In the grand scheme of things, news should be unbiased – journalism is simply designed to be a check and balance to power, to be informative, and at times educational, and any news outlet that adheres to these standards will always be well regarded. News outlets were never designed to segment themselves to a polarized electorate.

Many say that standing on principal matters, but in the bastion of politics, I personally don’t want to know where a paper stands. I want to know that I am getting fair carefully vetted facts, that the right questions are being asked, and that the checks and balances are in tact.

So, we ask the question again: Do media endorsements matter?

Media endorsements tell the electorate that koolaid of their candidate of choice is available on a daily basis. It warns the electorate of the possibility of stories impacting their chosen candidates being buried on page six or nixed all together. It means to the reader that red meat is all they’ll get in order to make a healthy decision with their vote.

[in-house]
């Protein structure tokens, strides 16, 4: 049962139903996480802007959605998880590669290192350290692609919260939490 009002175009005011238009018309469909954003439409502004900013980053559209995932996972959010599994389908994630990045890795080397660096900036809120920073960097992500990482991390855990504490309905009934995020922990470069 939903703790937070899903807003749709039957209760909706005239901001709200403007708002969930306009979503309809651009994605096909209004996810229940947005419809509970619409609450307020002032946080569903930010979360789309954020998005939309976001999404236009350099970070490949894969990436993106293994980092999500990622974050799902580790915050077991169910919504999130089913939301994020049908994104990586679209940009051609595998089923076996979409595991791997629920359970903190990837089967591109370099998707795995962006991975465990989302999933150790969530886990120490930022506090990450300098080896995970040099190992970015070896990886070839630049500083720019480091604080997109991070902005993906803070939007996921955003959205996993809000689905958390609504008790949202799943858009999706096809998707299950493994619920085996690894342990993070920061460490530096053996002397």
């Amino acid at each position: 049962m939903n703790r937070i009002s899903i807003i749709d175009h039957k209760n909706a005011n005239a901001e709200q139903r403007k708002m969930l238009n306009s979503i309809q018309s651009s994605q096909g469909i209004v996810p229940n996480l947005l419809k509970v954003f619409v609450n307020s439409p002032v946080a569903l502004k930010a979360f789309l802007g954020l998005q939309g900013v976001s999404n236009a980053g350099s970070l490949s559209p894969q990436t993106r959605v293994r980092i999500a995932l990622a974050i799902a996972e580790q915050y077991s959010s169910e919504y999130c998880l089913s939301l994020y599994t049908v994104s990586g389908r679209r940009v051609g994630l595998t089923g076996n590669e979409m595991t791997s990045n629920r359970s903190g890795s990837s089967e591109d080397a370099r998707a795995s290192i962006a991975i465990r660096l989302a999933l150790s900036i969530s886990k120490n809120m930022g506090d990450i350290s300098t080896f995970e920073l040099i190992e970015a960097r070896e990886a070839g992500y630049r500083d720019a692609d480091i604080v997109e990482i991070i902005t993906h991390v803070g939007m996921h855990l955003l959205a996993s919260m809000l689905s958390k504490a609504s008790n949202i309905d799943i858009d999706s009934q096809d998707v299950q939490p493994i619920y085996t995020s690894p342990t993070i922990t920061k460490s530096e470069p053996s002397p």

Newspapers alongside cable news should take a very hard look at this long-lived tradition and open an entirely new market to the balance of the electorate by not practicing this stale tradition. Giving 100 percent of the truth about 100 percent of all candidates, avoiding talking points of candidates, and delving deeper into each better serves the public in mass.

As an observer of media, and as part of the the institution, I for one, do not subscribe to the ideas displayed by some media companies who do great harm and a horrible disservice to an electorate bombarded by ads, or worse, those that are hungry for facts.

Journalists should avoid the human need for popularity and go for the unbiased story rather than lower themselves to simple entertainment, and rather allow the reverse – allow the people to endorse news outlets.

The public deserves better from the media.

Post a Comment

Previous Post Next Post